Debunking Myths About Christian History
Bullies and Saints: An Honest Look at the Good and Evil of Christian History, John Dickson. Grand Rapids: Zondervan, 2021. Softcover, 328 pages.
The young atheist sat across from me in our church’s consistory room. One of his friends attended our church and organized for us to meet. The atheist had a list of objections to Christianity and belief in God. Among them: “Religion is behind every war.” I was incredulous. I asked him, “What about the Second World War?” He insisted Adolf Hitler was a Christian motivated by the Bible. If I’d had John Dickson’s book back then, I’d have given him a copy.
Dickson is a distinguished Australian historian. He’s not only an academic, but also an ordained Anglican minister. He’s written many books and currently hosts Australia’s no. 1 religion podcast.
He describes this book “as an exercise in noticing the ‘log’ in the eye of the church” (p.43). It’s certainly that, but it’s much more. Dickson is honest about the failings of Christians and the Christian Church, but he also puts it all into the proper perspective. Moreover, he also debunks many of the popular myths that have developed around the history of Christianity.
Bullies and Saints doesn’t waste any time getting into one of the most often mentioned examples of “Christian” misbehaviour: the Crusades. Dickson agrees with President Barack Obama’s evaluation that, in the Crusades, “people committed terrible deeds in the name of Christ” (p.22). However, he also points out how the Crusades didn’t end by secular critiques, but by those within the Church. His chapters on other events like the “Wars of Religion” and the Troubles in Northern Ireland are equally insightful.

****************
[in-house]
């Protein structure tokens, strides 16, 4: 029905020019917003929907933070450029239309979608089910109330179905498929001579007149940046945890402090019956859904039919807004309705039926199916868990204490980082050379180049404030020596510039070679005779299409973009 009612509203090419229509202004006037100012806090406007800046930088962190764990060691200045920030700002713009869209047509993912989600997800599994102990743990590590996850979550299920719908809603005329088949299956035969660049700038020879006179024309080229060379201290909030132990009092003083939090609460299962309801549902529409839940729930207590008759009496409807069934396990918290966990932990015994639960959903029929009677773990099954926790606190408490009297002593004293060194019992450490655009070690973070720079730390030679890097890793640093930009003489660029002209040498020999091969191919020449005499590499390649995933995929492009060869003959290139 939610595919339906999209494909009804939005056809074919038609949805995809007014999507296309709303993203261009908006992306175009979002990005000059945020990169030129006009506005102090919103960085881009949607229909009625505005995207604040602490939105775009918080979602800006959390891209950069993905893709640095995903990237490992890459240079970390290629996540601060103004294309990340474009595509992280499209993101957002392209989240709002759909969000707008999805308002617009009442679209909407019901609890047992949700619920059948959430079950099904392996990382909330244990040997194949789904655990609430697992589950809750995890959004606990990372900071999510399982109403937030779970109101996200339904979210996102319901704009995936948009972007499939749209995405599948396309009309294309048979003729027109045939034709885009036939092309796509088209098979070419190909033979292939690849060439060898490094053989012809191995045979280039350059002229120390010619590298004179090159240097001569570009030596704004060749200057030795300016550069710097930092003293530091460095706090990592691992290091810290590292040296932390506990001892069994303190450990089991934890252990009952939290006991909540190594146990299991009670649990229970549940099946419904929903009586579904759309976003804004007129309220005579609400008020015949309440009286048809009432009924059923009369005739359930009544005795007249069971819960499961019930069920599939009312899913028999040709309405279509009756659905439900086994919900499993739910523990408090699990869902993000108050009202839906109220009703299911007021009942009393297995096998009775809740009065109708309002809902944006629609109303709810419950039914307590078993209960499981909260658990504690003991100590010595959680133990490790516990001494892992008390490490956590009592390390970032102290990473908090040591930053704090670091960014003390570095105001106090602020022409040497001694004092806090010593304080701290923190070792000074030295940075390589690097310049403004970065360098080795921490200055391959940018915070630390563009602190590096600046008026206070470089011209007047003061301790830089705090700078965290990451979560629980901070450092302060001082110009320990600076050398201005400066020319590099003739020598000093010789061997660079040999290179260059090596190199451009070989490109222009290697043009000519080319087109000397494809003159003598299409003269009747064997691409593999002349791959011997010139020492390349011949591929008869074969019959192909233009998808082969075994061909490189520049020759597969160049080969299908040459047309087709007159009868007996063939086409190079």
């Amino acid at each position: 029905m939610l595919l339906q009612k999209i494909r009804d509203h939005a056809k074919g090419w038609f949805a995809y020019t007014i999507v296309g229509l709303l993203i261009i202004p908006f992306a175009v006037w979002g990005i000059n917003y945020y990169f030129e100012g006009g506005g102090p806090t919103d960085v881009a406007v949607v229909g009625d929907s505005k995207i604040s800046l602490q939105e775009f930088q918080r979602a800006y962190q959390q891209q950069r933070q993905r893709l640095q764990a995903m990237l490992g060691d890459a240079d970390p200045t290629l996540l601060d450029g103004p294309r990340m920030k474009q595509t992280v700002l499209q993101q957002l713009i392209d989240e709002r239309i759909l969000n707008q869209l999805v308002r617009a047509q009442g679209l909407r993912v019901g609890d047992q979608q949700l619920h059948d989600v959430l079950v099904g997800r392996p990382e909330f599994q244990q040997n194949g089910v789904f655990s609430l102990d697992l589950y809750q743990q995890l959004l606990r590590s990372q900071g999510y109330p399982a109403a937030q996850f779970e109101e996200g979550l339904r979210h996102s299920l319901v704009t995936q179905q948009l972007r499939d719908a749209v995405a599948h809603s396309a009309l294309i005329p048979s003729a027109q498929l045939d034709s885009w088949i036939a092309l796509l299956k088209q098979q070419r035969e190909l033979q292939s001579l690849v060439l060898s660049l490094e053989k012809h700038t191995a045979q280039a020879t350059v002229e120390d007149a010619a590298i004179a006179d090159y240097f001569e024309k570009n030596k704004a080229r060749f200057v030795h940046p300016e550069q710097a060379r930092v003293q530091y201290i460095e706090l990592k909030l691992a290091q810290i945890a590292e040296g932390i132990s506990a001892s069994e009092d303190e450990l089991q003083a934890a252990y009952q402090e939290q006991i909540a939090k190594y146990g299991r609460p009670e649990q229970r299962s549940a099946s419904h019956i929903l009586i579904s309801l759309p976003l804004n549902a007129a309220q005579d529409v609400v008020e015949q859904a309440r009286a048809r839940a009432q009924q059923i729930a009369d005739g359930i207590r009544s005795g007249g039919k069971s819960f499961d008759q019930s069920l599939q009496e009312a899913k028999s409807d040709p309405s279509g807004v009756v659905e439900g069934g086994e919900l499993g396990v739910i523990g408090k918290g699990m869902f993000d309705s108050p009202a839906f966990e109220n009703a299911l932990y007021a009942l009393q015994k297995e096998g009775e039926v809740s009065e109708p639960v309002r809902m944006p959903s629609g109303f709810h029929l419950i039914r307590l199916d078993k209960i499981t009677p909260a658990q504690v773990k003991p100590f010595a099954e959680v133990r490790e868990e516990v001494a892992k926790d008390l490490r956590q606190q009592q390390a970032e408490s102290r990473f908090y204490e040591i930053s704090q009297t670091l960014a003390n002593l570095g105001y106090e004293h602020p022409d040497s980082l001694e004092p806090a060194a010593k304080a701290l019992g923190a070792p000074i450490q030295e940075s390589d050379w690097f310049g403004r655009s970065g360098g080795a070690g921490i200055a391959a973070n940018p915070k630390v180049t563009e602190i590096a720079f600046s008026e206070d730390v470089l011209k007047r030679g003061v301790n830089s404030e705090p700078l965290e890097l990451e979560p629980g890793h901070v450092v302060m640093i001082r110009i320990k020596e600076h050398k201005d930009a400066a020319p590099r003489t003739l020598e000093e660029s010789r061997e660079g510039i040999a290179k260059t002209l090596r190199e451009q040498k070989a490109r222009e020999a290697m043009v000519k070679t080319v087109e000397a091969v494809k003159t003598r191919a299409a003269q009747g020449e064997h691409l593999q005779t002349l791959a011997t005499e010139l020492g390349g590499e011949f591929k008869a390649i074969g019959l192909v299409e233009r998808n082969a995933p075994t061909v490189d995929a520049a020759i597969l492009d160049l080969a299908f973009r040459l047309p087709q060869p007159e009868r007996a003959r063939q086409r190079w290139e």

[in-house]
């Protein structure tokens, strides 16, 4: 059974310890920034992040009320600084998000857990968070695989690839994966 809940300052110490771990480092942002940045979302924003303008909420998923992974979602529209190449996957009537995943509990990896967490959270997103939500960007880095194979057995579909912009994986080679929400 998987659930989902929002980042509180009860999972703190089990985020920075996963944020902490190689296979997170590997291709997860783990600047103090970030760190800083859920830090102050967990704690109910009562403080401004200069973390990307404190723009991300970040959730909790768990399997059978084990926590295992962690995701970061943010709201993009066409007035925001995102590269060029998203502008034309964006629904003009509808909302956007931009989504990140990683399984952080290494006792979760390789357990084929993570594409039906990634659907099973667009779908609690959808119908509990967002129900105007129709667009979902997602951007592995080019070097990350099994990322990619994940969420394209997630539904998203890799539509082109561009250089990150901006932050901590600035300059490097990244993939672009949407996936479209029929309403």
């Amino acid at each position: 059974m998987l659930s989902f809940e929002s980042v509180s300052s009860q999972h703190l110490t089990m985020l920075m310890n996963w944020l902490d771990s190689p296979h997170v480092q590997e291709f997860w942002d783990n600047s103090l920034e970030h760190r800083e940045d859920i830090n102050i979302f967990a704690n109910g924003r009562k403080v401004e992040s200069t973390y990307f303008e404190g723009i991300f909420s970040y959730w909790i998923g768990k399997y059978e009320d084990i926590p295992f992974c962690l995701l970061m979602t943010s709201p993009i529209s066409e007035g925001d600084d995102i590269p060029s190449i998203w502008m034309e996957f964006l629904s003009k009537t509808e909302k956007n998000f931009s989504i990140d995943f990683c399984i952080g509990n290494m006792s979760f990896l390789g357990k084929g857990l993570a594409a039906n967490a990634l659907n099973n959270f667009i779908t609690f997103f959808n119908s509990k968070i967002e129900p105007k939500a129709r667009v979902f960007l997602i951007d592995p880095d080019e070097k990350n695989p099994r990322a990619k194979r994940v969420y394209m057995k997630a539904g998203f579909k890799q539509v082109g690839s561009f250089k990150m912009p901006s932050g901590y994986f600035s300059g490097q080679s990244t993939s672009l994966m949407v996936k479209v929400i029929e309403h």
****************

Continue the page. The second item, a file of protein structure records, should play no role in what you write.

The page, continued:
I must register one disagreement with Dickson. He argues that the Dark Ages probably never existed. Chapter 19 deals with this at length. Dickson maintains that the term ‘Dark Ages’ was prejudicially invented by Renaissance humanists and then popularized by Enlightenment philosophers and Protestant theologians. He dismisses the legitimacy of its usage by the last category: “The idea of the church gone astray into darkness was an exact parallel to the humanist notion that culture and learning had fallen into darkness in the same period” (p.216). It’s fair to point out that deep intellectual engagement had never really disappeared in said period. I have no problem with that. However, an argument could be made that the medieval period was dark with respect to the true biblical gospel. There were few preaching it and few believing it. Not only that, but the light of the Word of God was dim by virtue of the Church keeping it in Latin and out of the hands of believers. One needs to be honest about that too.
I highly recommend Bullies and Saints to anyone facing challenges about the alleged damage Christians have done in history. High school history teachers and those studying history in university will find it especially useful. It’s an engrossing read that’ll equip you to answer skeptical unbelievers learning their history from TikTok videos. And what about Hitler being a Christian? I’ll let Dickson answer that preposterous claim: “The occasional attempt to suggest that Adolf Hitler’s extermination of millions of Jews was motivated by some form of Christianity faces the impossible task of accounting for Nazism’s well-documented hatred of orthodox Christianity” (p.279).
[This review first appeared in Clarion 71.21, October 14, 2022]